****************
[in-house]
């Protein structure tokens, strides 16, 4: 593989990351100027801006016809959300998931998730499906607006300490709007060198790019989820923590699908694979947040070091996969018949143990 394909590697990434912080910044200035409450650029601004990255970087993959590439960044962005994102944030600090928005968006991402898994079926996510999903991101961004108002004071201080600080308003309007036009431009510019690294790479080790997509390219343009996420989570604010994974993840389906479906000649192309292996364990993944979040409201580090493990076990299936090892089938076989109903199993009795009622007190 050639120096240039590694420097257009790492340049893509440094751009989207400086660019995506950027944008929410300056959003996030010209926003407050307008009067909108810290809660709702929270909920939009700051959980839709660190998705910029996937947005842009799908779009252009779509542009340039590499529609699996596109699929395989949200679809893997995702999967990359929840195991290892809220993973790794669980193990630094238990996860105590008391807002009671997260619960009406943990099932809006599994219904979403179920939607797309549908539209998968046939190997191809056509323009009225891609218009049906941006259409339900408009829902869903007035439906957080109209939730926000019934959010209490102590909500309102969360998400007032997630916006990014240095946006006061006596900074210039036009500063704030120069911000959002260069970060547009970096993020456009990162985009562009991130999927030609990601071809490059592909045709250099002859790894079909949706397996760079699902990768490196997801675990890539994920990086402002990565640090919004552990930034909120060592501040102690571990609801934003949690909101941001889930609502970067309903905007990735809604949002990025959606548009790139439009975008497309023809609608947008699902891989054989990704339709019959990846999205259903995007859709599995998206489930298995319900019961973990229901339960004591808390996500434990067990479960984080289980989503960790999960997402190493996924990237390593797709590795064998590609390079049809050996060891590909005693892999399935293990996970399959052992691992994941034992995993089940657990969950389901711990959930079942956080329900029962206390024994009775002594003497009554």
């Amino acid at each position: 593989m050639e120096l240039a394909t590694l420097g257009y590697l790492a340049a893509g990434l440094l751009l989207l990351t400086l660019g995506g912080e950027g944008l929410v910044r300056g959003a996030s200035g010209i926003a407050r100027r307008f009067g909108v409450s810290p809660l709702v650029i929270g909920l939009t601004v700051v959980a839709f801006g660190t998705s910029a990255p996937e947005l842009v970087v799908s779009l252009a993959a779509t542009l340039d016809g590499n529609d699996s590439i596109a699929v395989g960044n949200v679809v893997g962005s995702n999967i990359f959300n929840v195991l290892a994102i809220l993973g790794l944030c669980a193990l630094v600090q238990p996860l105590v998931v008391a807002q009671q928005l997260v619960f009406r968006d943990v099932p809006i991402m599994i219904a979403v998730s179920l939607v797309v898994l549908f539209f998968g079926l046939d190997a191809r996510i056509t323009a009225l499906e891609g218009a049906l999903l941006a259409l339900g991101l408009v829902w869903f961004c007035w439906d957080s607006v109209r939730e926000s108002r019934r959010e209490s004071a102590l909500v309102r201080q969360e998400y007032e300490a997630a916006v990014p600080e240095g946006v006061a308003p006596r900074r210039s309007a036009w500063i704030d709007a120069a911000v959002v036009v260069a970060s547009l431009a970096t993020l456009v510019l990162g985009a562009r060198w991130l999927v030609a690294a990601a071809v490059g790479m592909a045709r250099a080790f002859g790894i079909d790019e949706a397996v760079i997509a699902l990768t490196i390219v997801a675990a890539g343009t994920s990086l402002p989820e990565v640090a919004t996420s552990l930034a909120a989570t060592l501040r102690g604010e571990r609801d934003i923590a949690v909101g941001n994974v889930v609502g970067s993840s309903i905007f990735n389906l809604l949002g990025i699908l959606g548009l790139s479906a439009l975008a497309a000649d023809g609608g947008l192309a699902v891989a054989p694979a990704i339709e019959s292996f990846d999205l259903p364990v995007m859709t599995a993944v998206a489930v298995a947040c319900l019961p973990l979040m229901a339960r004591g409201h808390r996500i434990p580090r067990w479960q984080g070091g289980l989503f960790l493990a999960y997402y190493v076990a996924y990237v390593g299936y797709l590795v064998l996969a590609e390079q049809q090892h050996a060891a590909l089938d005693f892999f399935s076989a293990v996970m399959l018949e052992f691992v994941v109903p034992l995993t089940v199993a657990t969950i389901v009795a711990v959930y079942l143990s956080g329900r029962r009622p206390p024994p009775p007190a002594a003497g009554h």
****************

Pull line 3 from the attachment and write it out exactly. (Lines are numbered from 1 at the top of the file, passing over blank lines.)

């Amino acid at each position: 593989m050639e120096l240039a394909t590694l420097g257009y590697l790492a340049a893509g990434l440094l751009l989207l990351t400086l660019g995506g912080e950027g944008l929410v910044r300056g959003a996030s200035g010209i926003a407050r100027r307008f009067g909108v409450s810290p809660l709702v650029i929270g909920l939009t601004v700051v959980a839709f801006g660190t998705s910029a990255p996937e947005l842009v970087v799908s779009l252009a993959a779509t542009l340039d016809g590499n529609d699996s590439i596109a699929v395989g960044n949200v679809v893997g962005s995702n999967i990359f959300n929840v195991l290892a994102i809220l993973g790794l944030c669980a193990l630094v600090q238990p996860l105590v998931v008391a807002q009671q928005l997260v619960f009406r968006d943990v099932p809006i991402m599994i219904a979403v998730s179920l939607v797309v898994l549908f539209f998968g079926l046939d190997a191809r996510i056509t323009a009225l499906e891609g218009a049906l999903l941006a259409l339900g991101l408009v829902w869903f961004c007035w439906d957080s607006v109209r939730e926000s108002r019934r959010e209490s004071a102590l909500v309102r201080q969360e998400y007032e300490a997630a916006v990014p600080e240095g946006v006061a308003p006596r900074r210039s309007a036009w500063i704030d709007a120069a911000v959002v036009v260069a970060s547009l431009a970096t993020l456009v510019l990162g985009a562009r060198w991130l999927v030609a690294a990601a071809v490059g790479m592909a045709r250099a080790f002859g790894i079909d790019e949706a397996v760079i997509a699902l990768t490196i390219v997801a675990a890539g343009t994920s990086l402002p989820e990565v640090a919004t996420s552990l930034a909120a989570t060592l501040r102690g604010e571990r609801d934003i923590a949690v909101g941001n994974v889930v609502g970067s993840s309903i905007f990735n389906l809604l949002g990025i699908l959606g548009l790139s479906a439009l975008a497309a000649d023809g609608g947008l192309a699902v891989a054989p694979a990704i339709e019959s292996f990846d999205l259903p364990v995007m859709t599995a993944v998206a489930v298995a947040c319900l019961p973990l979040m229901a339960r004591g409201h808390r996500i434990p580090r067990w479960q984080g070091g289980l989503f960790l493990a999960y997402y190493v076990a996924y990237v390593g299936y797709l590795v064998l996969a590609e390079q049809q090892h050996a060891a590909l089938d005693f892999f399935s076989a293990v996970m399959l018949e052992f691992v994941v109903p034992l995993t089940v199993a657990t969950i389901v009795a711990v959930y079942l143990s956080g329900r029962r009622p206390p024994p009775p007190a002594a003497g009554h």